• Said evidence was once again requested in IBM’s December 2003 Motion to Compel, which was granted by the Utah court. Despite this, SCO has still failed to reveal any so-called violations.

As it stands, the open-source community has never been informed, with any specificity, as to what violations have actually taken place! Again, it is certainly up to the court system to determine fact from fiction, right from wrong in this case. However, it is also important to understand the background of these issues, because it is upon this framework that SCO continues its insidious claims.

Mr. McBride posits that much of the open-source software currently existing “borrows” from existing proprietary software already on the market. However, logic points much to the contrary. Open-sourced software is just that: it is publically viewable, open to examination. Proprietary software, on the other hand, has been likened to “driving a car with the hood welded shut”. There is no way to easily or truly know what code, legitimate or illegitimate, has been incorporated in proprietary software.

If Mr McBride’s claims were true, we would surely have seen far more claims like his, from apparently damaged corporations. Unfortunately, for Mr. McBride, or SCO, we have not.

The second line of attack used by Mr. McBride, is an opinion on the GPL, a license often used within the open-source community. Specifically, McBride states that the GPL “violates US statutes” and is somehow a scourge upon United States Copyright laws. Much to the contrary, the GPL, and indeed, most within the open source community, respect existing Copyright laws, both within the United States and as listed within the Berne Convention. A copy of the GPL can be found on the Free Software Foundation (“FSF”) website, via the following URL:

http://www.fsf.org/licenses/gpl.txt
As one can plainly see, stated in the Preamble to the GPL:

We protect your rights with two steps: (1) copyright the software, and (2) offer you this license which gives you legal permission to copy, distribute and/or modify the software.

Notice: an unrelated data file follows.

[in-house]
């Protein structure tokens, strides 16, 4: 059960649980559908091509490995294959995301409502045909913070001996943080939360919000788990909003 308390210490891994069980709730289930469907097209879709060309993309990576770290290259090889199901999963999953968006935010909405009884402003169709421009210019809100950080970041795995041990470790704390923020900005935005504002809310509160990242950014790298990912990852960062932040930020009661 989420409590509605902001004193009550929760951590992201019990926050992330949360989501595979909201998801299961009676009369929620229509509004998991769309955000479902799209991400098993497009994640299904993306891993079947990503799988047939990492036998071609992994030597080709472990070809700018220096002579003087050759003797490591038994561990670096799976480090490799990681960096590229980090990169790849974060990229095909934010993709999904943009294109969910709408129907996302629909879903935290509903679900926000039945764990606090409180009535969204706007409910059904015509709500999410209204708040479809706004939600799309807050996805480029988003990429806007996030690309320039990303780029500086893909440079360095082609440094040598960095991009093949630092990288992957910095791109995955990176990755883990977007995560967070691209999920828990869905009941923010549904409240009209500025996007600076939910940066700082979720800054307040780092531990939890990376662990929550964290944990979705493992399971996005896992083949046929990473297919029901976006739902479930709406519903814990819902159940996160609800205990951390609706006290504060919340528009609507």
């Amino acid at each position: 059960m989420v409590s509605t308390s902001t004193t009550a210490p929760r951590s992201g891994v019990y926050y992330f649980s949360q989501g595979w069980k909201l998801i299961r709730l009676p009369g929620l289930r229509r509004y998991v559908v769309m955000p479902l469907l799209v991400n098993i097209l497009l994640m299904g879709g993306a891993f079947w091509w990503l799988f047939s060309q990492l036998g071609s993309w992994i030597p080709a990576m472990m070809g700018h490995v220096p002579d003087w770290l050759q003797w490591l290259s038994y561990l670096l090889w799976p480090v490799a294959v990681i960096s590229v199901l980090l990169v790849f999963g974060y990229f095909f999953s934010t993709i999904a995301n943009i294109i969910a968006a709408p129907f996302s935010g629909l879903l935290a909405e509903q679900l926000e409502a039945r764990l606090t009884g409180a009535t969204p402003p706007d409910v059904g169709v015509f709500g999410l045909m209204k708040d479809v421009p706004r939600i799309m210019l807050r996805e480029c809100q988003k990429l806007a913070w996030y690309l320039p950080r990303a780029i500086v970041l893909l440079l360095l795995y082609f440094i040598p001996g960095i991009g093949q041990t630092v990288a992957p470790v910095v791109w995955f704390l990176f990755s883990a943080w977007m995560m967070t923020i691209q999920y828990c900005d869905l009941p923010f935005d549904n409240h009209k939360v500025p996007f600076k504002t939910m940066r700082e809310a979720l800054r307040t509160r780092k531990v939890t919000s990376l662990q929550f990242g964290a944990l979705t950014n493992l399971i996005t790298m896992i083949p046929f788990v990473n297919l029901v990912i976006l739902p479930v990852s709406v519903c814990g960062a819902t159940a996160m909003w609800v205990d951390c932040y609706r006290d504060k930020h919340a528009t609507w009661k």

Certainly, the GPL does support a software author’s right to copyright his or her code, and many software developers have knowingly released their software under these pretenses. However, what SCO appears to dislike is the fact that publically distributed GPL’ed software must, in layman’s terms:

1. Be distributed free of charge, excluding any applicable distribution, transferral and/or warranty fees.
2. Have all changes, if any, to the original source code made publically available for all to use.

At this point, it should be noted that, despite SCO’s apparent aversion to the GPL and other similar open-source licenses, they still distribute a great deal of open-source software (such as Samba) with their products, and use open-source software (such as Apache) daily, on their network. Indeed, it seems SCO’s aversion to open-source software is the fact that, by virtue of license, it is freely-distributable, a notion which strikes straight at the heart of SCO’s proprietary licensing and business revenue model.

Thus, as the third line of attack in the aforementioned letter, McBride states that, “The damage inflicted on SCO’s UNIX business is an example of what could happen to the entire software industry if the current Open Source model continues,” and it is here where the Bastiat quotation listed above holds its relevance. SCO’s basis for placing doubt in the open-source model stems from the fact that their software, technology and distribution models have been eclipsed by something that is truly free, in terms of both cost and liberty.